The collection world is no stranger to arbitration – it's a common dispute resolution mechanism now, and it's a thorn in the side of creditors.
Creditors file suit, then find that the consumer has filed a motion to compel arbitration based on some fine print in an agreement or contract. More recently, creditors who have attempted to enforce their arbitration clauses have found Courts reluctant to agree. The recent case of Heckman v. Live Nation Entm't, Inc., 2023 U.S . Dist. LEXIS 145793 provides valuable insights into arbitration trends, illustrating where Live Nation went wrong, and what stakeholders should watch out for when dealing with arbitration language in their contracts.
Live Nation's Mistakes
Insufficient Notification of Significant Changes
First, Live Nation updated its TOU without providing sufficient notice to existing customers that the terms were significantly changing.
The Court found that the lack of notice undermined the transparency and fairness of the arbitration process. The defendants argued that the TOU explicitly states that they reserve the right to change the TOU at any time but the Court stated that “[t]he implicit protections of the covenant of good faith and fair dealing will not save a unilateral contract modification in such situations.”
The new arbitration provider was not found to be explicitly biased, but their procedures were found to be unconscionable. This includes the arbitration processes’ lack of opportunity for discovery, limited ability to appeal, limitations on choice of arbitrator, and use of mass arbitration. In mass arbitration, the provider will group individual cases together and will litigate a select few cases from that group. The outcome of those cases will apply to the entire group and, importantly, there was no ability to opt out of mass arbitration. The Court stated that “the mass arbitration protocol creates a process that poses a serious risk of being fundamentally unfair to claimants, and therefore evinces elements of substantive unconscionability.”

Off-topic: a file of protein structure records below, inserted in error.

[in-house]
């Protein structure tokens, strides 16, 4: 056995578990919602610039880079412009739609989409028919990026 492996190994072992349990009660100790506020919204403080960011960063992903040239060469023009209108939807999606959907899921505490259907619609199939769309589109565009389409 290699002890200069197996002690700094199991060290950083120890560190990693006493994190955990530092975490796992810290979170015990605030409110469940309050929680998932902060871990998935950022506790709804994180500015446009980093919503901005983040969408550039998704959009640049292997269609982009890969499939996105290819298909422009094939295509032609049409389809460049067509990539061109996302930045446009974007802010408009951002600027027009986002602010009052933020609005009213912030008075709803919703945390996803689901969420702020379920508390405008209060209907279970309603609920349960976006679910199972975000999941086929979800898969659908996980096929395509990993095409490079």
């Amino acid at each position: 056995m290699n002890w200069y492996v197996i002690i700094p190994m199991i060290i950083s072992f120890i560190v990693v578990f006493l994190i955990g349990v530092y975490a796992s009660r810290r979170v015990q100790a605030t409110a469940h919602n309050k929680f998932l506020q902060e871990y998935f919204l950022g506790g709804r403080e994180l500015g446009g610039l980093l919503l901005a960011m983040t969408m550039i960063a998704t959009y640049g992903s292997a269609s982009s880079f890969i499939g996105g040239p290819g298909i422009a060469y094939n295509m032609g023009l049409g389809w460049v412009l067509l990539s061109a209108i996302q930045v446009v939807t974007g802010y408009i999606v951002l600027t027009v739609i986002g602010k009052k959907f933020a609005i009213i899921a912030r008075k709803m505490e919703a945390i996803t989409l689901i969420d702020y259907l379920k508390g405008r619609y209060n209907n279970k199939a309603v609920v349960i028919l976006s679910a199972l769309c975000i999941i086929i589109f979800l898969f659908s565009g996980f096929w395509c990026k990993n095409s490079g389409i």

Lessons For Creditors
Based on Heckman v. Live Nation, it is essential for creditors to pay close attention to the arbitration language in their contracts. Here are some key things to consider:
1 - Notice and Transparency
Ensure that consumers have proper notice and understanding of the arbitration provisions in the contract. Ambiguous language, hidden clauses, unilateral changes, or lack of sufficient notice may be deemed unconscionable.
2 - Due Diligence in Selecting Arbitration Provider
When selecting an arbitration provider, be sure to research factors such as the provider’s reputation, neutrality, and experience in handling consumer disputes as well as the specific procedures the arbitration provider employs. Evidence of bias or unfairness can undermine the enforceability of the arbitration agreement.
3 - Impartiality of Arbitration
It is crucial to demonstrate that the arbitration process is fair, unbiased, and consumer friendly. Courts are already likely to see the creditor as the party with more power in the contractual relationship so provisions that disadvantage consumers should be carefully evaluated and potentially revised.
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